ACUPUNCTURE study for FIBRO shows it can HELPS

Discussion in 'Fibromyalgia Main Forum' started by victoria, Apr 29, 2007.

  1. victoria

    victoria New Member

    I and my husband have used acupuncture very successfully for shingles and other things... so I find this really interesting... even tho I have CFIDS.... it does say it can help fatigue as well, so am thinking it would be worth a try for me as well!

    Dr. David Cohen, in Oakwood GA (who does acupuncture) sent me this article.... he has helped both my husband and me using acupuncture, so we recommend him highly!

    ABSTRACT:

    IMPROVEMENT IN FIBROMYALGIA SYMPTOMS WITH ACUPUNCTURE: RESULTS OF A RANDOMIZED CONTROLLED TRIAL

    David P. Martin MD, PHD: Christopher D. sletten PHD: Brent A. Williams MS: Ines H. Berger MD.

    OBJECTIVE: To test the hypothesis that acupuncture improves symptoms of fibromyalgia.

    (FIQ=Fibromyalgia Impact Questionnaire; MPI=Multidimensional Pain Inventory )

    PATIENTS & METHODS:
    We conducted a prospective, partially blinded, controlled, randomized clinical trial of patients receiving true acupuncture compared with a control group of patients who received simulated acupuncture.

    All patients met American College of Rheumatology criteria for fibromyalgia and had tried conservative symptomatic treatments other than acupuncture. We measured symptoms with the Fibromyalgia Impact Questionnaire (FIQ) and the Multidimensional Pain Inventory at baseline, immediately after treatment, and at 1 month and 7 months after treatment. The trial was conducted from May 28, 2002, to August 18, 2003.

    RESULTS:
    Fifty patients participated in the study: 25 in the acupuncture group and 25 in the control group. Total fibromyalgia symptoms, as measured by the FIQ, were significantly improved in the acupuncture group compared with the control group during the study period (P=.01).

    The largest difference in mean FIQ total scores was observed at 1 month (42.2 vs 34.8 in the control and acupuncture groups, respectively; P=.007). Fatigue and anxiety were the most significantly improved symptoms during the followup period. However, activity and physical function levels did not change. Acupuncture was well tolerated, with minimal adverse effects.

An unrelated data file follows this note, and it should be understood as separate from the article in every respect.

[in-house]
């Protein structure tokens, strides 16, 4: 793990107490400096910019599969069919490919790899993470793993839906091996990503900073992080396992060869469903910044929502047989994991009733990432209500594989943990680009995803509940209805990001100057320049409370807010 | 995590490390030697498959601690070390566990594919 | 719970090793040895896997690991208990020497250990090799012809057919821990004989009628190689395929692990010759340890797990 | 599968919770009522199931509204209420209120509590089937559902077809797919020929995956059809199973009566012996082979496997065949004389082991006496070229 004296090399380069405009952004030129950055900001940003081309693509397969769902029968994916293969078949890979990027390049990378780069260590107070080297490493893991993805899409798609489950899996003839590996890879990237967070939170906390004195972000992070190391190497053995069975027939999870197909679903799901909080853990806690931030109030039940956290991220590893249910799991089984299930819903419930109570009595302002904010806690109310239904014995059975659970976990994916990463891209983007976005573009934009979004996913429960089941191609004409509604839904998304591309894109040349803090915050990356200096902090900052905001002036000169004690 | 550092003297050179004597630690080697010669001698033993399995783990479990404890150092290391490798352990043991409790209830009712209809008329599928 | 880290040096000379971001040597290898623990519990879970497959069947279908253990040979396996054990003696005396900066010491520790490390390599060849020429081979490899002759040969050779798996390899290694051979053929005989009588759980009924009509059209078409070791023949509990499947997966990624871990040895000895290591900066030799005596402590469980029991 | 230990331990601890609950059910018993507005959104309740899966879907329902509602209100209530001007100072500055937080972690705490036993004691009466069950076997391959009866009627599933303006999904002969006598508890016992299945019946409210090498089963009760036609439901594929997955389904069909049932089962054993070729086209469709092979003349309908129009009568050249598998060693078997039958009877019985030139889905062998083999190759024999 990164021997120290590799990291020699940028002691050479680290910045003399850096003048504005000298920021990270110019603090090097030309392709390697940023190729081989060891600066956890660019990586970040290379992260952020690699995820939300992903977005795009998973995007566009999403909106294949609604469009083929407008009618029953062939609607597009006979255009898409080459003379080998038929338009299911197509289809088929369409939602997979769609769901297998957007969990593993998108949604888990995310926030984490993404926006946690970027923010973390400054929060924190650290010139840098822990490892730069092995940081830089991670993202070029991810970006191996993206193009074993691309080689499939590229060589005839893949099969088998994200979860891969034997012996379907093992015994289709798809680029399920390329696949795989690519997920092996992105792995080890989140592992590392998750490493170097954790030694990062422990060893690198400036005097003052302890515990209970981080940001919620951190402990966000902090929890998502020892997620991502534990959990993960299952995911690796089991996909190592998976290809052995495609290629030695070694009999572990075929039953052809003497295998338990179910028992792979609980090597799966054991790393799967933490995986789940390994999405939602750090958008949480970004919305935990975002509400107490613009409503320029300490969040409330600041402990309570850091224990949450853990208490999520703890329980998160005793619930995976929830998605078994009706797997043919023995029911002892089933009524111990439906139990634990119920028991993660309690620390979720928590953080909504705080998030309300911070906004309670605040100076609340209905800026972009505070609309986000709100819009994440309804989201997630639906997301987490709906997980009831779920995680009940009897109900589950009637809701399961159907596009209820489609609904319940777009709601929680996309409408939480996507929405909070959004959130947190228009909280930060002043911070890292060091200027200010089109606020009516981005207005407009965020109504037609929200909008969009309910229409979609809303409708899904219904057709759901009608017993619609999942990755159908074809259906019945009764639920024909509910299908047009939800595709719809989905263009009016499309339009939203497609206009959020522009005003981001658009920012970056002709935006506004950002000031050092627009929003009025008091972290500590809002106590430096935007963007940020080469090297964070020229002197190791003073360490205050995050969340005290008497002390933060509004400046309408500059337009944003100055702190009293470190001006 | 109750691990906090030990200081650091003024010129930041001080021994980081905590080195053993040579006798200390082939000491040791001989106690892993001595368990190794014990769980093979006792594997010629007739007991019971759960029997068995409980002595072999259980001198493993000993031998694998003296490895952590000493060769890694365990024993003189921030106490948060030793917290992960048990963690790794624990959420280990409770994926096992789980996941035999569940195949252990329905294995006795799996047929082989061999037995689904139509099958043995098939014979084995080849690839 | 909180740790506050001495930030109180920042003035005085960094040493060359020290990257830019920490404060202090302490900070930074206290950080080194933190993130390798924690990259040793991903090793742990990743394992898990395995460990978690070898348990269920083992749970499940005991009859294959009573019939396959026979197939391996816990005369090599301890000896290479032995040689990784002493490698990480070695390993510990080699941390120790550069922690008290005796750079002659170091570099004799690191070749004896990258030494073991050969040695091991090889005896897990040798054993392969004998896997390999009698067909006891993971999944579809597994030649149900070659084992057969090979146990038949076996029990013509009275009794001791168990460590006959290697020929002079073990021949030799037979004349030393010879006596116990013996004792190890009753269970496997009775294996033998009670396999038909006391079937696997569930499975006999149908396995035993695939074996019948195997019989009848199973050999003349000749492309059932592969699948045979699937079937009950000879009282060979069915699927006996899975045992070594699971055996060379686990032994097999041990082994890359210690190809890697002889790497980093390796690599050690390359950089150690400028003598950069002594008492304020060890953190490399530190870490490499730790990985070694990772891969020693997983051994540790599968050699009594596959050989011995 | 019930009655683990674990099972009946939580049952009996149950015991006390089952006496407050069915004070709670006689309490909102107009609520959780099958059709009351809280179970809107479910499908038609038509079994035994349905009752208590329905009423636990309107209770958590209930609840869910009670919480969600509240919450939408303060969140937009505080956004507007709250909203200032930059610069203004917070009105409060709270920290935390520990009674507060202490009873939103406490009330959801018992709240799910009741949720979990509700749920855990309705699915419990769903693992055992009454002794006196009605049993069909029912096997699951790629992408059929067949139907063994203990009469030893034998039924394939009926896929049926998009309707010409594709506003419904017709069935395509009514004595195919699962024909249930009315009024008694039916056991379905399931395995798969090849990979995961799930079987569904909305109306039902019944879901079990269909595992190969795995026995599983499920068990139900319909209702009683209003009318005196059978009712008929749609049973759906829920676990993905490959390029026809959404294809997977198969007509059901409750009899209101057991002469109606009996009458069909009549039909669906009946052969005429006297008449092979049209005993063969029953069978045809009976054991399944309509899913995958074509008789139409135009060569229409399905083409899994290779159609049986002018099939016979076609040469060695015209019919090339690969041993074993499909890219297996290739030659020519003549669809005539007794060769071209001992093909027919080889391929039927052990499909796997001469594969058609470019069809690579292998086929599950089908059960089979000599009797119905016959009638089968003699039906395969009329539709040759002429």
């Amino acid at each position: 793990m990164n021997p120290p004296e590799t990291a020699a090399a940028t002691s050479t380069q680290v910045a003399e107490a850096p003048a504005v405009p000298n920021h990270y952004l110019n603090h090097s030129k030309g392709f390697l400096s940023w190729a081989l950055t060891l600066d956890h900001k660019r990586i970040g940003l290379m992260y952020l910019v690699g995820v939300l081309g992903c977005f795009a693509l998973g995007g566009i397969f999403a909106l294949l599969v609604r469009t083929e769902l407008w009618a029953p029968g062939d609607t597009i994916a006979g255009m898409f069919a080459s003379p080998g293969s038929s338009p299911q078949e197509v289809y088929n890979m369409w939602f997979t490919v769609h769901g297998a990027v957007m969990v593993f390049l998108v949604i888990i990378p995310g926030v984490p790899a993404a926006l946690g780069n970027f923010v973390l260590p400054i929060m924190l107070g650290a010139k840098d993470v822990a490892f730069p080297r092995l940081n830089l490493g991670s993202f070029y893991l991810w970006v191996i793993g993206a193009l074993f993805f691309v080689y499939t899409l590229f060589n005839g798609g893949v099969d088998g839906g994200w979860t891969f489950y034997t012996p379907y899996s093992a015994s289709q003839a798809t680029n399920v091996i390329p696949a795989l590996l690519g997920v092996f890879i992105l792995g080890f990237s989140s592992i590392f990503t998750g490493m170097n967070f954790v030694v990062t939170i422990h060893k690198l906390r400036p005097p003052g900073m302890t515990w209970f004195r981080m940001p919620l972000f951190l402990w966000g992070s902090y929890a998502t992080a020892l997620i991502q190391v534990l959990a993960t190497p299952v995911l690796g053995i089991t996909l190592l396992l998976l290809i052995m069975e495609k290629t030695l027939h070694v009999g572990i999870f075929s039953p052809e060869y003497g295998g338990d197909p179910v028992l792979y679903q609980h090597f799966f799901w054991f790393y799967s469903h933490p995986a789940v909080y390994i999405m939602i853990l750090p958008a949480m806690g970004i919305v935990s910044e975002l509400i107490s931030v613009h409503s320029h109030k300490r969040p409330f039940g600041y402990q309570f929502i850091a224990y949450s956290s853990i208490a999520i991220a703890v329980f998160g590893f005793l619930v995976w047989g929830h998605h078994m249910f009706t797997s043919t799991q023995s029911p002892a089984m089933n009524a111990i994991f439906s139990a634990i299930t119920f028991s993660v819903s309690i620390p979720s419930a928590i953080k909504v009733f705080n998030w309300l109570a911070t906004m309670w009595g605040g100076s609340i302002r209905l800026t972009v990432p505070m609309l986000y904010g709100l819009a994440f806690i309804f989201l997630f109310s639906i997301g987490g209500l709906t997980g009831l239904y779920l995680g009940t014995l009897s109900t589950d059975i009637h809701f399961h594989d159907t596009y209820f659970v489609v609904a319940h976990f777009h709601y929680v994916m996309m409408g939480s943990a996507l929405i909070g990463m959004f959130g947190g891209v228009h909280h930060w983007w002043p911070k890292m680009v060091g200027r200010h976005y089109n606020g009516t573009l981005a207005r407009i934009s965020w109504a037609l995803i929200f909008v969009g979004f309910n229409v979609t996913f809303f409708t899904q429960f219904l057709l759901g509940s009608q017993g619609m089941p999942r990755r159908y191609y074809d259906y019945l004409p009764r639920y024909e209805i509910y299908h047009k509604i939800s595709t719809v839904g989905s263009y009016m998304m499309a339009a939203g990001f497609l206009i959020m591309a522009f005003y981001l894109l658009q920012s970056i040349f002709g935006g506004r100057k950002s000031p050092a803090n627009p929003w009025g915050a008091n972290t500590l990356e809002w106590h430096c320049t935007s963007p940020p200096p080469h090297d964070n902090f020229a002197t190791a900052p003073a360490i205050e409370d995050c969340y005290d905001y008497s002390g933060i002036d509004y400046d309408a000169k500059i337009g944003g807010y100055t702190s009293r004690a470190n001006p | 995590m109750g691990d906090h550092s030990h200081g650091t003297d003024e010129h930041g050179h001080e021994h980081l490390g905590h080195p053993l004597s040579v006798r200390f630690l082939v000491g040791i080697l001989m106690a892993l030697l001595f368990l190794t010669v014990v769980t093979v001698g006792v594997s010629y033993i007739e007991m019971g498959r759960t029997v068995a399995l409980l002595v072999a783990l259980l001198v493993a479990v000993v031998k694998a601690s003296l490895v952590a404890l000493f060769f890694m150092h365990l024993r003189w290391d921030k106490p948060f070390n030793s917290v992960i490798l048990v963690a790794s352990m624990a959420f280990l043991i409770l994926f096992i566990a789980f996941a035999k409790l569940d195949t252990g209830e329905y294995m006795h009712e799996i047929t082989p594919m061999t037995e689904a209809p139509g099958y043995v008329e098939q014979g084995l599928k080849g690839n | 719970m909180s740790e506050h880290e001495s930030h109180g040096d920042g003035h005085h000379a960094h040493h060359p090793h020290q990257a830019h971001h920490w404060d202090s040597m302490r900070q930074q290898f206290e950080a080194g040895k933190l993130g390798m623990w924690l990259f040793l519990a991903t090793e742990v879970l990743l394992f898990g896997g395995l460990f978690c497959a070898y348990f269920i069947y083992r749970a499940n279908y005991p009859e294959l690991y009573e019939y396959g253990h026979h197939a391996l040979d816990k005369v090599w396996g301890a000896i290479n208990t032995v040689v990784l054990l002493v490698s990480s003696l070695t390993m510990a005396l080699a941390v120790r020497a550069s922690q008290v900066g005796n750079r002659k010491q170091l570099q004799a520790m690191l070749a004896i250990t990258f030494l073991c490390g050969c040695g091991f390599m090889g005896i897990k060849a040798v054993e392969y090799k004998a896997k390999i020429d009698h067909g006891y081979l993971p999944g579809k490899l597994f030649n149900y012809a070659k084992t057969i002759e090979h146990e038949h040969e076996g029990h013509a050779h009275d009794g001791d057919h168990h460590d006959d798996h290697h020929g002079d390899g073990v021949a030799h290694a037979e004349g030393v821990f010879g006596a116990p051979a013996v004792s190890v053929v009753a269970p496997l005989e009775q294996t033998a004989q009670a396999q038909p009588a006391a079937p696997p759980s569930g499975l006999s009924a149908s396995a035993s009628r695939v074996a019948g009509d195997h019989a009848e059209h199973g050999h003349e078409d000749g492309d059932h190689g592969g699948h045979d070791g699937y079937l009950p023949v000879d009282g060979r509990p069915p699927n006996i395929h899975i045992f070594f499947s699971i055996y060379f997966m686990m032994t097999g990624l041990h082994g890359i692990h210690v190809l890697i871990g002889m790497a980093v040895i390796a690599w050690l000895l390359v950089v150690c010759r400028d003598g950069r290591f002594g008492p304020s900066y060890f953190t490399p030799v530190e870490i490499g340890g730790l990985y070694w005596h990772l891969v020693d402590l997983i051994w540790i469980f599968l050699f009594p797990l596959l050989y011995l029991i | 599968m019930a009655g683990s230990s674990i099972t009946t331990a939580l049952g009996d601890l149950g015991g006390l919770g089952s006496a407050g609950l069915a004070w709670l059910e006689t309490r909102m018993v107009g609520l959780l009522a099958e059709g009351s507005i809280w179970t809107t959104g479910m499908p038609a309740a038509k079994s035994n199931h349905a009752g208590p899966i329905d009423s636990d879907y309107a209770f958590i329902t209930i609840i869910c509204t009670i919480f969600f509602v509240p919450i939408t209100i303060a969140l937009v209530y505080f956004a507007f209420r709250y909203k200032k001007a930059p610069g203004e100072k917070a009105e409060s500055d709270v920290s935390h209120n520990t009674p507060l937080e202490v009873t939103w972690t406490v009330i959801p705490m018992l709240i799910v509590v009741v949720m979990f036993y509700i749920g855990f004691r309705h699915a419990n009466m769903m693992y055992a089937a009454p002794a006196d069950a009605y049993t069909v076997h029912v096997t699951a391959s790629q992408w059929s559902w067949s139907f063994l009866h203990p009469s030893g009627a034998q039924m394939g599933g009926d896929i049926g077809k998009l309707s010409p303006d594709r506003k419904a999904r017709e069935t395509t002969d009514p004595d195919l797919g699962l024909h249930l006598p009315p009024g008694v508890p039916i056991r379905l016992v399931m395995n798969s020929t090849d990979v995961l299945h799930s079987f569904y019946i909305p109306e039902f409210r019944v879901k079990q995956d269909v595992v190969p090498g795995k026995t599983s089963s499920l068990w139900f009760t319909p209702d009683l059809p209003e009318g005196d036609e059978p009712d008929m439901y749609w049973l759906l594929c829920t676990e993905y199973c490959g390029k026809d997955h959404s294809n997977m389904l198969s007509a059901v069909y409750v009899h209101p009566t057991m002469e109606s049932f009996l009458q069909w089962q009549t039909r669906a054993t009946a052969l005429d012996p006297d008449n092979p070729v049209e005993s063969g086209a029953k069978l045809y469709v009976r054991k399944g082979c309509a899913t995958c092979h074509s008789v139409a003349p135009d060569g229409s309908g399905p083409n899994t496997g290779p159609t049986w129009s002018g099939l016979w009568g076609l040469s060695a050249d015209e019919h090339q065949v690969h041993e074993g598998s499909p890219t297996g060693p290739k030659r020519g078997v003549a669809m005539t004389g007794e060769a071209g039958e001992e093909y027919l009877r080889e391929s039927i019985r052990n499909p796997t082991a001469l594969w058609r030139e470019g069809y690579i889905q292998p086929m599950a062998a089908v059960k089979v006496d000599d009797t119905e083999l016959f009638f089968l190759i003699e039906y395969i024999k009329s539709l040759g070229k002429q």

CONCLUSION: This study paradigm allows for controlled and blinded clinical trials of acupuncture. We found that acupuncture significantly improved symptoms of fibromyalgia. Symptomatic improvement was not restricted to pain relief and was most significant for fatigue and anxiety.

    Mayo Clin Proc. 2006;81(6):749-757

    ----------------

    I did not print the whole study here, but here is the Discussion, references and conclusion from it:

    ----------------


    DISCUSSION

    In this controlled, randomized, and blinded assessment of acupuncture, our study patients were unable to determine in which group they had participated. Such blinding is necessary for quality research in acupuncture because the control group displayed the expected placebo response that is typical of pain studies.11

    An alternative choice for control treatments in studying acupuncture is to place needles at incorrect or “sham” points. Although it would have been easier to use this as a control, we agree with others who have argued that needling at sham locations is also likely to provide neuromodulatory inputs to the sensory nervous system. Sham needling may in fact produce physiologic changes indistinguishable from “true” acupuncture points.

    We believe that the simulated acupuncture configuration described herein provides an inexpensive and effective method of providing realistic placebo acupuncture treatments to patients who have not previously experienced genuine acupuncture.

    Acupuncture treatments were well tolerated by our patients. Most patients found participation in the study to be pleasant and rewarding. Bruising and soreness were more common in the acupuncture group than in the control group, but these were mild and did not affect treatment.

    Acupuncture rarely causes adverse effects that might limit cognition or functional rehabilitation. Vasovagal symptoms (in both the acupuncture group and the control group) were the most troubling adverse effects for a few of our patients. Placing patients in the supine position would likely make them more comfortable.

    We found that acupuncture improved symptoms of fibromyalgia significantly more than placebo. All symptom subscales were improved with acupuncture, but only fatigue and anxiety were statistically significant on their own. Pain trended closely toward statistical significance in the FIQ (P=.07) and MPI
    (P=.05). However, fibromyalgia is a syndrome of symptoms not just pain.

    Our patients were homogenous in diagnosis and severity of symptoms. The Fibromyalgia Treatment Program has been shown to reduce the mean FIQ total score from 51.3 to 44.7.12 The average FIQ total score of our patients at baseline after the Fibromyalgia Treatment Program was 42.5, which is close to the expected value. The improvement observed in our study was additive to the benefits obtained with the Fibromyalgia Treatment Program (ie, educational and behavioral interventions).